* We took part in the pitch competition (with some hesitation at first to be honest..), but took it seriously and we ended up winning the whole thing (techcrunch.com/2014/11/06/lisbons-codacy-wins-the-web-summit-pitch-competition/)
So while I cannot speak for these new conferences, for us the Web Summit was certainly a great investment.
Some of the talks are also very interesting and gives you the chance to see people that you usually don't see in Europe.
But the stands? The stands have been completely useless for us.
BTW, congratulations, we were finalists in 2013 and even that gave us a big push.
I wouldn't call that parasitic at all - I think it's silly though (they're clearly not making money on those folks so why charge them at all?) but it's a reasonable way to do things.
Regarding registration; Physical space at any conference would come at a premium. As advertised, we're removing this element of the cost to startups who could bring value to the event and charging a fee for tickets & registration. The package grants you 3 tickets (2 day event and evening socials), online circulation, access to industry leader talks, workshops, investor office hours & invitations to partner activations as well as the physical space in your chosen industry area. Our website clearly states that there is a cost associated with registering. Our event isn't free but you can see by the calibre of attendee and speakers (as outlined in the website) that there are definite opportunities and knowledge to be gained.
The event was really well received last year and more than half the participating startups either joined us at Web Summit and/or are returning to Collision this year. For me personally, that is a great testament to the event. We are working tirelessly to improve our systems to make sure everyone gets value from the event. We're a tech startup ourselves and we just want to put on an awesome tech event.
Happy to answer any more questions. Feel free to drop me a line at Patrick.firstname.lastname@example.org.
The team are really sorry that there was a misunderstanding between us and the author of the blog article Lenny Teytelman over the cost of coming to Collision and taking part in our Collide track for startups.
We really try to be as transparent as possible about the costs of attending our events. We believe that we offer great value for money for all attendees, whether they are startups, investors, speakers or general attendees. At our flagship event, Web Summit in Dublin, the numbers of those attending have doubled every year - which we feel shows that many people agree that we provide a great networking experience. Some on this thread have mentioned this.
To be clear, in our call with Lenny there seems to have been a misunderstanding over costs. We followed up the conversation a week later with an extensive email setting out the costs and the benefits of attending in the hope that he and his exciting startup could come along.
I've checked with the team here and from the email correspondence he told us: “I misunderstood you during the Skype call. I thought you are waving the attendance fee of $1450, instead of reducing the price to that.” Which is fair enough and we apologise if we were unclear on the call in any way. He then declined to take us up on the offer and we left it there.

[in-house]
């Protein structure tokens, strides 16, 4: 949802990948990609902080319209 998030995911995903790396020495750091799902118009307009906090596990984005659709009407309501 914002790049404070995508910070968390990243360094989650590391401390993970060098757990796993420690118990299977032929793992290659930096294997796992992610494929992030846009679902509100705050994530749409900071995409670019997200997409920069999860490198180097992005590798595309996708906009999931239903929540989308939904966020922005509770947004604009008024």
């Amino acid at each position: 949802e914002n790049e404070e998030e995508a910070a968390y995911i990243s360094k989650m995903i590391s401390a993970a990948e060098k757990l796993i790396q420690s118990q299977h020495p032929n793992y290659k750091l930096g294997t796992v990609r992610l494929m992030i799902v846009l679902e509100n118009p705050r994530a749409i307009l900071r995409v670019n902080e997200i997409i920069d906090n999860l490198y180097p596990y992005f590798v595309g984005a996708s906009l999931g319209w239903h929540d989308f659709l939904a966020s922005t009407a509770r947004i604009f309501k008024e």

As I have mentioned earlier, our Startups page on the website collisionconf.com clearly states that while exhibiting for selected startups is free, there is a cost for attending. To quote:
'Each week we selected 25 early stage startups from around the world to exhibit for free as part of our Collide Program. The bigger tech companies pay $9,950 to exhibit, meaning exciting, disruptive, early-stage startups can afford to attend no matter what. All they will pay is a discounted price for tickets and Collide registration, and we’ll give them a free exhibition stand.'
Really sorry if Lenny feels we wasted his time. We were genuinely excited about the possibility of him attending Collision but as mentioned previously, we do need to make the effort to screen applications so that we present the very best experience for startups and investors at our events.
We are a technology startup ourselves and of course we can always improve what we do. We are working hard right now to make Collision in Las Vegas on May 5-6 a success for the hundreds of startups across 14 industry areas who are attending. The networking at our events has been called “legendary” and we try hard to live up to that tag.
We are reaching out to Lenny to offer our apologies for any misunderstanding and we hope that those on this thread who are attending Collision will report back on their experience.
I am not going to engage in "he said, she said" with you. Instead, I encourage readers to look at the other comments in this thread to make up their mind about Collision. Plenty more of such concerns here http://www.reddit.com/r/startups/comments/2x8i04/weve_been_a....
We decided against it because the deadline was so short. We got accepted on a tuesday and would have had to pay by friday the same week. We passed because that wasn't enough time to make a good decision.
We have the same problem with the phocuswright europe conference as well. They want us to pitch but spend 7500€ (we won't). It's hard to navigate that because as a startup you feel like you have to get out there and deciding between the really goot opportunities and the bad ones is harder then I thought.
Moderators: downvoting the parent is perhaps the clearest abuse of downvotes I've ever seen. Please act.
I wonder how these folks sleep at night and how much money they're really making. They could be doing something else with their time that is a win-win for everybody, not just them.
On the flipside - maybe we ought to be glad they're running around doing small-time scams, imagine these jerks infiltrating large organizations and spreading their ways around in ways that affect the masses.
We saw it as a fair good deal, and didn't feel scammed at all. It took us one 10 minute phone call, and then we got offered the tickets for $1,500.
It's our first conference, other ones we've looked at cost far more. So for a first one, we thought the event looks interesting, not as expensive as other events we've cost up, looks like there will be interesting people there and Vegas is a fun city for us all anyway!
It's not filling me with confidence reading other comments in this thread, but still happy and excited to be going.
I've always suspected CrunchBase, since that's when they seemed to have started, but can't prove it.